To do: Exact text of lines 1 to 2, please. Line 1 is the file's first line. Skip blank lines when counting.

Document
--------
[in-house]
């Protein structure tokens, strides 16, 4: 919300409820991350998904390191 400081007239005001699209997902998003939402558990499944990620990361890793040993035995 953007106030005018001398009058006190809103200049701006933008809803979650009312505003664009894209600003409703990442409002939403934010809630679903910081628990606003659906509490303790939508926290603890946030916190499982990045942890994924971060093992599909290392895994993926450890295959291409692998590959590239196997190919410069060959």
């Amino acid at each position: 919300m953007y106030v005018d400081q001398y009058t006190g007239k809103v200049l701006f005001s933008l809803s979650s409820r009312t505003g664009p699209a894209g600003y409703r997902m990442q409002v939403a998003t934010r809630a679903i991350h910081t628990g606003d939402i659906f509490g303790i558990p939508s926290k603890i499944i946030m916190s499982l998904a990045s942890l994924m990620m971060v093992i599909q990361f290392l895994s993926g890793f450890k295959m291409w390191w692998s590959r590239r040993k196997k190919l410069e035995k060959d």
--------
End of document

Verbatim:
[in-house]
């Protein structure tokens, strides 16, 4: 919300409820991350998904390191 400081007239005001699209997902998003939402558990499944990620990361890793040993035995 953007106030005018001398009058006190809103200049701006933008809803979650009312505003664009894209600003409703990442409002939403934010809630679903910081628990606003659906509490303790939508926290603890946030916190499982990045942890994924971060093992599909290392895994993926450890295959291409692998590959590239196997190919410069060959």